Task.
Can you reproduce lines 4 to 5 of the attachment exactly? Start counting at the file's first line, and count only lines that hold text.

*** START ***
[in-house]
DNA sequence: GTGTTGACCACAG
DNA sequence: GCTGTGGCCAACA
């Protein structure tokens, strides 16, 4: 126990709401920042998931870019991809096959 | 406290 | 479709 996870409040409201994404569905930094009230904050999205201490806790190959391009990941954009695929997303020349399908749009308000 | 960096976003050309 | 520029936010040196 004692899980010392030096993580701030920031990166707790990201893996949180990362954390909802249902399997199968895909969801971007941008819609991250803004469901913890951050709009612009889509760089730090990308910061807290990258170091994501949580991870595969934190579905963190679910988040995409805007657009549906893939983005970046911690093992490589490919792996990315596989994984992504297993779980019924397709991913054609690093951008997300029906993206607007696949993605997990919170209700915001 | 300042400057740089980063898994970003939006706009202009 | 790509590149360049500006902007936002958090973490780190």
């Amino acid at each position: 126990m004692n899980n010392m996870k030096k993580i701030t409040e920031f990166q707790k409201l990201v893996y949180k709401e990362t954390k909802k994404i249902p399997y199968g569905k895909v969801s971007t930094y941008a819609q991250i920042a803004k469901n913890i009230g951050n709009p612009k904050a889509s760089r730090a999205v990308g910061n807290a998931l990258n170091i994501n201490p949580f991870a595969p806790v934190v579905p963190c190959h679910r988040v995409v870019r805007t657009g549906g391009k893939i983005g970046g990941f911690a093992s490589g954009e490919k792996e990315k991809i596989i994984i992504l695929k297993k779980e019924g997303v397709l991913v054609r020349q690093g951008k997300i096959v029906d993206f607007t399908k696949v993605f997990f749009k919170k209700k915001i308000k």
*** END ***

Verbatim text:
């Protein structure tokens, strides 16, 4: 126990709401920042998931870019991809096959 | 406290 | 479709 996870409040409201994404569905930094009230904050999205201490806790190959391009990941954009695929997303020349399908749009308000 | 960096976003050309 | 520029936010040196 004692899980010392030096993580701030920031990166707790990201893996949180990362954390909802249902399997199968895909969801971007941008819609991250803004469901913890951050709009612009889509760089730090990308910061807290990258170091994501949580991870595969934190579905963190679910988040995409805007657009549906893939983005970046911690093992490589490919792996990315596989994984992504297993779980019924397709991913054609690093951008997300029906993206607007696949993605997990919170209700915001 | 300042400057740089980063898994970003939006706009202009 | 790509590149360049500006902007936002958090973490780190």
């Amino acid at each position: 126990m004692n899980n010392m996870k030096k993580i701030t409040e920031f990166q707790k409201l990201v893996y949180k709401e990362t954390k909802k994404i249902p399997y199968g569905k895909v969801s971007t930094y941008a819609q991250i920042a803004k469901n913890i009230g951050n709009p612009k904050a889509s760089r730090a999205v990308g910061n807290a998931l990258n170091i994501n201490p949580f991870a595969p806790v934190v579905p963190c190959h679910r988040v995409v870019r805007t657009g549906g391009k893939i983005g970046g990941f911690a093992s490589g954009e490919k792996e990315k991809i596989i994984i992504l695929k297993k779980e019924g997303v397709l991913v054609r020349q690093g951008k997300i096959v029906d993206f607007t399908k696949v993605f997990f749009k919170k209700k915001i308000k």